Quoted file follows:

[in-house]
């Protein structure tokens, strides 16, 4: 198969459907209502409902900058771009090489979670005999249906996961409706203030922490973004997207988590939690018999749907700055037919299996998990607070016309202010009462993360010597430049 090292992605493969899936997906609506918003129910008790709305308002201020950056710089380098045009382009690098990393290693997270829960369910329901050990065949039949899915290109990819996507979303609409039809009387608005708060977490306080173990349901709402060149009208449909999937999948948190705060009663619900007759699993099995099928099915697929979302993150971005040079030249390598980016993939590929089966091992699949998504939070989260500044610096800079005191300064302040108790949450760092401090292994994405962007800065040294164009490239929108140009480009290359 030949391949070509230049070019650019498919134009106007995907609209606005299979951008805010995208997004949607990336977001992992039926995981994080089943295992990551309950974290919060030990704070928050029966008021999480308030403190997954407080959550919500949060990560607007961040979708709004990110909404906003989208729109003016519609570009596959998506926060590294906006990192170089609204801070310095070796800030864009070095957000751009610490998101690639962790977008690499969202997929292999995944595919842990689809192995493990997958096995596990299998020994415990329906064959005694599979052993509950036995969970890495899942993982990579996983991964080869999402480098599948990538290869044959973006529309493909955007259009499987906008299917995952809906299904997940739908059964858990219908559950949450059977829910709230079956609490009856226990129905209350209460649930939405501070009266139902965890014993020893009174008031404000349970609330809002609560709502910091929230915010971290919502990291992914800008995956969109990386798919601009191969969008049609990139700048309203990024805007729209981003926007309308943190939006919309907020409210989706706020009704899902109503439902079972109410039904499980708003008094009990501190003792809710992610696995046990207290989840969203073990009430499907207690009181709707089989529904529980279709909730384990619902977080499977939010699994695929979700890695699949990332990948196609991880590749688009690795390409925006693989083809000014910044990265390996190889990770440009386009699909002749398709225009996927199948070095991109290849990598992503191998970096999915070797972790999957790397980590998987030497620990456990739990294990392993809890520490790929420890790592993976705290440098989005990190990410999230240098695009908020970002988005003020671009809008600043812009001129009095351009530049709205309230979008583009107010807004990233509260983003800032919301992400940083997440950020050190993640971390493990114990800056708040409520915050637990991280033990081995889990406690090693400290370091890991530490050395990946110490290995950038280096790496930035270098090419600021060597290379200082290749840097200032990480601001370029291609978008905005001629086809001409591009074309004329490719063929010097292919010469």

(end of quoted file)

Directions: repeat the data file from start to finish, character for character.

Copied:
[in-house]
């Protein structure tokens, strides 16, 4: 198969459907209502409902900058771009090489979670005999249906996961409706203030922490973004997207988590939690018999749907700055037919299996998990607070016309202010009462993360010597430049 090292992605493969899936997906609506918003129910008790709305308002201020950056710089380098045009382009690098990393290693997270829960369910329901050990065949039949899915290109990819996507979303609409039809009387608005708060977490306080173990349901709402060149009208449909999937999948948190705060009663619900007759699993099995099928099915697929979302993150971005040079030249390598980016993939590929089966091992699949998504939070989260500044610096800079005191300064302040108790949450760092401090292994994405962007800065040294164009490239929108140009480009290359 030949391949070509230049070019650019498919134009106007995907609209606005299979951008805010995208997004949607990336977001992992039926995981994080089943295992990551309950974290919060030990704070928050029966008021999480308030403190997954407080959550919500949060990560607007961040979708709004990110909404906003989208729109003016519609570009596959998506926060590294906006990192170089609204801070310095070796800030864009070095957000751009610490998101690639962790977008690499969202997929292999995944595919842990689809192995493990997958096995596990299998020994415990329906064959005694599979052993509950036995969970890495899942993982990579996983991964080869999402480098599948990538290869044959973006529309493909955007259009499987906008299917995952809906299904997940739908059964858990219908559950949450059977829910709230079956609490009856226990129905209350209460649930939405501070009266139902965890014993020893009174008031404000349970609330809002609560709502910091929230915010971290919502990291992914800008995956969109990386798919601009191969969008049609990139700048309203990024805007729209981003926007309308943190939006919309907020409210989706706020009704899902109503439902079972109410039904499980708003008094009990501190003792809710992610696995046990207290989840969203073990009430499907207690009181709707089989529904529980279709909730384990619902977080499977939010699994695929979700890695699949990332990948196609991880590749688009690795390409925006693989083809000014910044990265390996190889990770440009386009699909002749398709225009996927199948070095991109290849990598992503191998970096999915070797972790999957790397980590998987030497620990456990739990294990392993809890520490790929420890790592993976705290440098989005990190990410999230240098695009908020970002988005003020671009809008600043812009001129009095351009530049709205309230979008583009107010807004990233509260983003800032919301992400940083997440950020050190993640971390493990114990800056708040409520915050637990991280033990081995889990406690090693400290370091890991530490050395990946110490290995950038280096790496930035270098090419600021060597290379200082290749840097200032990480601001370029291609978008905005001629086809001409591009074309004329490719063929010097292919010469």